Dear Tax Talk,
My daughter is 24 and a student in veterinarian school. She had $2,400 in income. She took out student loans for her tuition, about $17,000. My husband and I paid the balance of all her medical bills after insurance, bought food and supplies, gave her a car, bought clothes but certainly not more than that $17,000 she borrowed for her tuition. Can we still claim her as a dependent under the qualifying relative definition?
— Francey

Dear Francey,
Although you may think of your daughter as dependent, you need to run through a series of tests to determine if you can claim her as such.

A child can be claimed as dependent if he or she is a qualifying child or qualifying relative. Unless permanently disabled, a child can only be a qualifying child if the child is under age 24 at the end of the year, and a full-time student. The major difference is that as a qualifying child the dependent’s income is not a factor.

Since your daughter was 24 in 2008, you can only claim her as a qualifying relative. Among other common tests, a qualifying relative must have gross income less than the exemption amount, which for 2008 is $3,500. Your daughter passes this test.

The principal other test is that you provide more than half of the support for the year. To figure if you provided more than half of a person’s support, you must first determine the total support provided for that person. Total support includes amounts spent to provide food, lodging, clothing, education, medical and dental care, recreation, transportation and similar necessities.

In figuring a person’s total support, include tax-exempt income, savings and borrowed amounts used to support that person. Assuming your daughter spent the $17,000 she borrowed to pay for tuition, the value of everything else you provided would have to exceed that amount in order to claim her as a dependent.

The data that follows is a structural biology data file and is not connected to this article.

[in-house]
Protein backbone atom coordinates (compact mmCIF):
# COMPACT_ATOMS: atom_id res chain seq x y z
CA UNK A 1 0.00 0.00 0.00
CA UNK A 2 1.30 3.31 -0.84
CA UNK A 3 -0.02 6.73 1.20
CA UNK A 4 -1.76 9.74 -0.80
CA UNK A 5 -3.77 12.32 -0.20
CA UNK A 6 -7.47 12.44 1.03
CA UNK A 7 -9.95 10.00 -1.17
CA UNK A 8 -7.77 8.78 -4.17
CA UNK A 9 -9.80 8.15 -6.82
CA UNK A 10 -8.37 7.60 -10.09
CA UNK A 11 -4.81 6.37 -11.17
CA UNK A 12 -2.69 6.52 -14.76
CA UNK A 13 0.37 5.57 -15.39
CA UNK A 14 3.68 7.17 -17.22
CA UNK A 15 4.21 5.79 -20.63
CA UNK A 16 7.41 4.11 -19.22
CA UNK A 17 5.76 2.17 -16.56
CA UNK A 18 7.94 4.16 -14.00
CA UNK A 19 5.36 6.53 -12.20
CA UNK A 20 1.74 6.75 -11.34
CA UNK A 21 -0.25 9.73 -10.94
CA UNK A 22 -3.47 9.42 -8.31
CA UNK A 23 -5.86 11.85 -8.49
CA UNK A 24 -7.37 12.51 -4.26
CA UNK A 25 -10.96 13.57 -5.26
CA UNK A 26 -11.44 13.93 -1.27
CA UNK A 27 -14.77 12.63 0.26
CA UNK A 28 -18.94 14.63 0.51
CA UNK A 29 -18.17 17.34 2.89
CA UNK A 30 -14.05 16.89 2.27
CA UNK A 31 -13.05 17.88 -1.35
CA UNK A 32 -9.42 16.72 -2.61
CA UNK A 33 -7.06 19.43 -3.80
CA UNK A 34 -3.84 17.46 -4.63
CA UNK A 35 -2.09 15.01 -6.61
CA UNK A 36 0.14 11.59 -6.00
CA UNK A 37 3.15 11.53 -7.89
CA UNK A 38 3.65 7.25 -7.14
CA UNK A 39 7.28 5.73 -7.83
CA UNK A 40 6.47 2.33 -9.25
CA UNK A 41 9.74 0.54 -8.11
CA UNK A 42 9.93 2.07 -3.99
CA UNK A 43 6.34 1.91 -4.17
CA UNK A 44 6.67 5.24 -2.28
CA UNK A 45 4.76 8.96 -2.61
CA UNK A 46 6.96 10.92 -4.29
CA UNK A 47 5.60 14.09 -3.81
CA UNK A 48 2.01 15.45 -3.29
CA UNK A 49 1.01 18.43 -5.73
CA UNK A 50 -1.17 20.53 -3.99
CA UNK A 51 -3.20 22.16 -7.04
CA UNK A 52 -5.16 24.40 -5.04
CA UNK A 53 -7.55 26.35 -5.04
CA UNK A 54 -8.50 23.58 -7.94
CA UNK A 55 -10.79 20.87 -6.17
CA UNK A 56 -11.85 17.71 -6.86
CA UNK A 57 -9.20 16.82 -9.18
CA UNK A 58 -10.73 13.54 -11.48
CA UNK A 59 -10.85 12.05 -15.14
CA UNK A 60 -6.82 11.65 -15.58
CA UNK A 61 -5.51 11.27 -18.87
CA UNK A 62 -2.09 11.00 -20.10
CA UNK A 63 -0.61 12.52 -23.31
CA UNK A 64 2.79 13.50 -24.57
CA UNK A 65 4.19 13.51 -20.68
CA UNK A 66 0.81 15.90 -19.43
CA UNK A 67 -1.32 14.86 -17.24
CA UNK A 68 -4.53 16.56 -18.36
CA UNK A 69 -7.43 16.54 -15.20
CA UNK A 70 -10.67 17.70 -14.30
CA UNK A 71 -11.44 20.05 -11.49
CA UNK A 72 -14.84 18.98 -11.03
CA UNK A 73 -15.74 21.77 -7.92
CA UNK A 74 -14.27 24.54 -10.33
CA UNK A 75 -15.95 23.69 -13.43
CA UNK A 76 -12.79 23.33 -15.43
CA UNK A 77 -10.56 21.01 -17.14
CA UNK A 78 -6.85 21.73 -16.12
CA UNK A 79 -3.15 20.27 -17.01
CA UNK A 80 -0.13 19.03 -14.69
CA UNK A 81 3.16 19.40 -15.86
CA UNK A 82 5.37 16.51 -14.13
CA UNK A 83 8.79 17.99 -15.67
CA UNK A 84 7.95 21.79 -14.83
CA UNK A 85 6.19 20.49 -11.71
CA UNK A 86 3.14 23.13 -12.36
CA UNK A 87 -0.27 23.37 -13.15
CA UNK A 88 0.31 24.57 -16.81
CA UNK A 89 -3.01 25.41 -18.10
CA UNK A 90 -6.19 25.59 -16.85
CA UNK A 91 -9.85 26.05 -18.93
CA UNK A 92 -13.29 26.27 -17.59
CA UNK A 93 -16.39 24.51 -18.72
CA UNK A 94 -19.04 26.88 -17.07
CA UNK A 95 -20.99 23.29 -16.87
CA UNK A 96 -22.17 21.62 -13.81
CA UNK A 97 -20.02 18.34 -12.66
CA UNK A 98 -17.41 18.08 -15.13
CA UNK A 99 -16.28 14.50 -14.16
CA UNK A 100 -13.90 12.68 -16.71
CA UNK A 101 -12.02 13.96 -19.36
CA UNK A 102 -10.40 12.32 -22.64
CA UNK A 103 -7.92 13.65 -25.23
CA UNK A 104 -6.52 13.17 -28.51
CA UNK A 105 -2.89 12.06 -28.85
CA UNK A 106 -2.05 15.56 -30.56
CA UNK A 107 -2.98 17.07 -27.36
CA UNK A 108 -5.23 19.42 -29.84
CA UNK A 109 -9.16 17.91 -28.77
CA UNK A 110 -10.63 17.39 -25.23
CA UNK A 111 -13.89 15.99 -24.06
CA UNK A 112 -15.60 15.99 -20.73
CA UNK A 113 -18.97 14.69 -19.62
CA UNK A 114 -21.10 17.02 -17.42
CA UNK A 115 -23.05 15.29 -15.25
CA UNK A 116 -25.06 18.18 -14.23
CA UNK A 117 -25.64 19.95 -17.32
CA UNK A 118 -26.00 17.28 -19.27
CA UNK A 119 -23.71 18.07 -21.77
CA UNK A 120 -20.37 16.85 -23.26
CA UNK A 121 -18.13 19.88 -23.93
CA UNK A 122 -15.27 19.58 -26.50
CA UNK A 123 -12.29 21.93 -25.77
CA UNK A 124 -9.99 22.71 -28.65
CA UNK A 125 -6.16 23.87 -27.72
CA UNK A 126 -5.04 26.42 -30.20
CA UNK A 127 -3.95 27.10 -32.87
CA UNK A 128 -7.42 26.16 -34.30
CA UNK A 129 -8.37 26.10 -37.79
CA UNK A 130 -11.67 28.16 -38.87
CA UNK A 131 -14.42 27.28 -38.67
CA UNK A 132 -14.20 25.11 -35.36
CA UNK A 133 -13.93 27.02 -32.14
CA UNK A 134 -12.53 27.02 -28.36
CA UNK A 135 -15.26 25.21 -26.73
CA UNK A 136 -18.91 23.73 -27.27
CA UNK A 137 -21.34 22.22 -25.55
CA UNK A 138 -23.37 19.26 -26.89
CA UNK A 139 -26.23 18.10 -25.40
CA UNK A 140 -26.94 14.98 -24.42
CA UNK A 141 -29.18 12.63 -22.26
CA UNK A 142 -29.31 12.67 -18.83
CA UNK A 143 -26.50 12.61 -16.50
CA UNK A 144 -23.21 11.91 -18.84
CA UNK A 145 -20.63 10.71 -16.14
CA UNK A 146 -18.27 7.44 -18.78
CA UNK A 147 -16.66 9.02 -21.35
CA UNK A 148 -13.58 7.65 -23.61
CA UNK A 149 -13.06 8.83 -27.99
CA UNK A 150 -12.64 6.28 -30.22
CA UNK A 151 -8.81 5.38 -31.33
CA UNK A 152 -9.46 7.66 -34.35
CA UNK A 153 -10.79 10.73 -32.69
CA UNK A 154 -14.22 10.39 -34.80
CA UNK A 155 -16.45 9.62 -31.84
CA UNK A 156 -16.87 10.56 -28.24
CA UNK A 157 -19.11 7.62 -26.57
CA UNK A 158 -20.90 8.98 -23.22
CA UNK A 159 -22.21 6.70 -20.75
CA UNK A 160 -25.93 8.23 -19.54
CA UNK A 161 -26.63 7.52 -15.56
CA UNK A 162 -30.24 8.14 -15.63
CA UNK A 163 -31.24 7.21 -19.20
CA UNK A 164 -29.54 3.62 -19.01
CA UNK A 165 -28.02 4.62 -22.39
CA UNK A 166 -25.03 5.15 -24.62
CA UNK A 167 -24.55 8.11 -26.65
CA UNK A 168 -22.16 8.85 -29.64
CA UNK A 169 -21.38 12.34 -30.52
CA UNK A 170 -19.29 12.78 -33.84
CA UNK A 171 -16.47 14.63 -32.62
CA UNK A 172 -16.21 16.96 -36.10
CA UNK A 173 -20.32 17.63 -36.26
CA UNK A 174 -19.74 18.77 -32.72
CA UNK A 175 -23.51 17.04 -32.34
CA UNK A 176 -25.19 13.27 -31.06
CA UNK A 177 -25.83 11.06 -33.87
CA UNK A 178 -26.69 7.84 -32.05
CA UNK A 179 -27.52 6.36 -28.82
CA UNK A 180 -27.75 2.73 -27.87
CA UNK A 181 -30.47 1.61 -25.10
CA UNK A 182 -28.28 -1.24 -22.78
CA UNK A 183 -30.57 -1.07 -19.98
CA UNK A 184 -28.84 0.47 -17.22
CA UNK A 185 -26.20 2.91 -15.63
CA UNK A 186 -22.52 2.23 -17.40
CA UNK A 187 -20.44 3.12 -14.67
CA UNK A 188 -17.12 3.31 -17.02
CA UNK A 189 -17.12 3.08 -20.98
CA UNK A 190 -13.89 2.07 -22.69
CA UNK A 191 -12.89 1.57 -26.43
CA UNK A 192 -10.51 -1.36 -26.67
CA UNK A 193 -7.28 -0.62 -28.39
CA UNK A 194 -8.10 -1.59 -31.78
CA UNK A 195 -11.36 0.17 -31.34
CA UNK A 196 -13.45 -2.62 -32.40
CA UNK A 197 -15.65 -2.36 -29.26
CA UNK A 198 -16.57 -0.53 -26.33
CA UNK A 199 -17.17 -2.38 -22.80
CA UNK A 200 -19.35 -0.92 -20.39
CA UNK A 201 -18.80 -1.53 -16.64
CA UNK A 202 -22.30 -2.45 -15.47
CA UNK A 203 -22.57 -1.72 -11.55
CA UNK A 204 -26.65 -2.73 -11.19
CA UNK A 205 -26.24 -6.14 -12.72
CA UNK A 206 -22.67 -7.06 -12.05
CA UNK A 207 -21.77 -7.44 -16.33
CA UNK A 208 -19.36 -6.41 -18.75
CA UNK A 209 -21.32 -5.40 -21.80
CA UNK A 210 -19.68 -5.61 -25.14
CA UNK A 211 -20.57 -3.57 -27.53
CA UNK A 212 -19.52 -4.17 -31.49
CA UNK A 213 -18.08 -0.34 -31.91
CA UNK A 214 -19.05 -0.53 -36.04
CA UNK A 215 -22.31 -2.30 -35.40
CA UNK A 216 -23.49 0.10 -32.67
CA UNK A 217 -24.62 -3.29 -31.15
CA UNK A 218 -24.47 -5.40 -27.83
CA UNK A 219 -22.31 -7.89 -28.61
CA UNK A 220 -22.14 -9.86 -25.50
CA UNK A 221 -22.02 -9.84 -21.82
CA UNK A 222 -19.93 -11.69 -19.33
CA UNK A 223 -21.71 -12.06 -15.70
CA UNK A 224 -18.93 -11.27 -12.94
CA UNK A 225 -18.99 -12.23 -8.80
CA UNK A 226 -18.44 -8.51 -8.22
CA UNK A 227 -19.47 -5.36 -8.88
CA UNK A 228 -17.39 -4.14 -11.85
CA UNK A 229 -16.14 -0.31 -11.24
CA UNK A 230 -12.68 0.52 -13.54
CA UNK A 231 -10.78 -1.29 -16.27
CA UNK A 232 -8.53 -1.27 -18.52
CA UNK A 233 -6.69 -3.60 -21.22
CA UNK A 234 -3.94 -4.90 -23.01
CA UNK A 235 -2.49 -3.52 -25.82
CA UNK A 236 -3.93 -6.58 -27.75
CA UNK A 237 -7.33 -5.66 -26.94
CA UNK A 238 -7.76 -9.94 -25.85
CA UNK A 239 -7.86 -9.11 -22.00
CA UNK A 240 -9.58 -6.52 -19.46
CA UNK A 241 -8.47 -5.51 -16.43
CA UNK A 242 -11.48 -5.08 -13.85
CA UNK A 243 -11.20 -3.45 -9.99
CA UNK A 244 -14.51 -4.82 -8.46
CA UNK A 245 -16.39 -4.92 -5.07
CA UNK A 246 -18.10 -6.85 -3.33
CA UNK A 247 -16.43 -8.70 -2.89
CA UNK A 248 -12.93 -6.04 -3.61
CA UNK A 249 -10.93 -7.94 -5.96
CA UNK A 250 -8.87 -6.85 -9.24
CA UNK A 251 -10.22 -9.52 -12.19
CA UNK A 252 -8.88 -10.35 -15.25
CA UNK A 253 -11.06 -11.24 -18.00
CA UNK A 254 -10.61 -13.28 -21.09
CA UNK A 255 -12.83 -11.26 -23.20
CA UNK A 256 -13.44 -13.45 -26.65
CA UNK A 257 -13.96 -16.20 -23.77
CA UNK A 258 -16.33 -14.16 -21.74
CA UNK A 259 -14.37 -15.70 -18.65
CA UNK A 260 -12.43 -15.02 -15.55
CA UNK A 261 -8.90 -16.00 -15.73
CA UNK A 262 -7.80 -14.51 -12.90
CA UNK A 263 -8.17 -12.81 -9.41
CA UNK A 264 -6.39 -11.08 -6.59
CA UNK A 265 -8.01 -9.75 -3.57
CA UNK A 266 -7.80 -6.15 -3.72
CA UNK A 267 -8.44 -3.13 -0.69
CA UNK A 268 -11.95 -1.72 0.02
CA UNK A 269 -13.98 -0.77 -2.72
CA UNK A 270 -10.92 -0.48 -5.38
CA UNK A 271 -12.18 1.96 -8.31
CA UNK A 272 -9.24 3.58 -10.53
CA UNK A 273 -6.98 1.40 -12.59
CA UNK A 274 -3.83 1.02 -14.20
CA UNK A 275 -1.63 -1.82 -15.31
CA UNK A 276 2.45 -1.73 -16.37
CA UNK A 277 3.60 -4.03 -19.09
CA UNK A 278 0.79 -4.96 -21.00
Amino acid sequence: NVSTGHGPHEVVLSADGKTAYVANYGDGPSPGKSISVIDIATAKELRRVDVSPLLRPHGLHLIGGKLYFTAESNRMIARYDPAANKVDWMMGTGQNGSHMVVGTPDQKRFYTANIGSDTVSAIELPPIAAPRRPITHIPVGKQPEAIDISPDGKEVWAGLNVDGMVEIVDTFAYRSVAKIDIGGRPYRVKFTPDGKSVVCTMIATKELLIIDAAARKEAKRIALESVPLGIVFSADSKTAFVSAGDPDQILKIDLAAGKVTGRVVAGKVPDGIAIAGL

This would mean that your support items would have to be in the range of $1,500 a month. In determining support, you can include the value of the home you share. The value of the home would either be rent paid or its fair rental value, divided by the number of occupants. You would also include your daughter’s share of utilities, maintenance and food.

For example, if it’s just the three of you and your home’s rental value is $3,000 a month and you spend $1,000 in food, utilities and upkeep on the house, your daughter’s monthly share would be $1,333. When you add in her car, insurance and cell phone, you may just be providing more than half of her support.

Work sheet 1 of Publication 501 provides the format for calculating the support test.

To ensure compliance with requirements imposed by the IRS, we inform you that any U.S. federal tax advice contained in this communication (including any attachments) is not intended or written to be used, and cannot be used, for the purpose of (i) avoiding penalties under the Internal Revenue Code or (ii) promoting, marketing or recommending to another party any transaction or matter addressed herein. Taxpayers should seek professional advice based on their particular circumstances.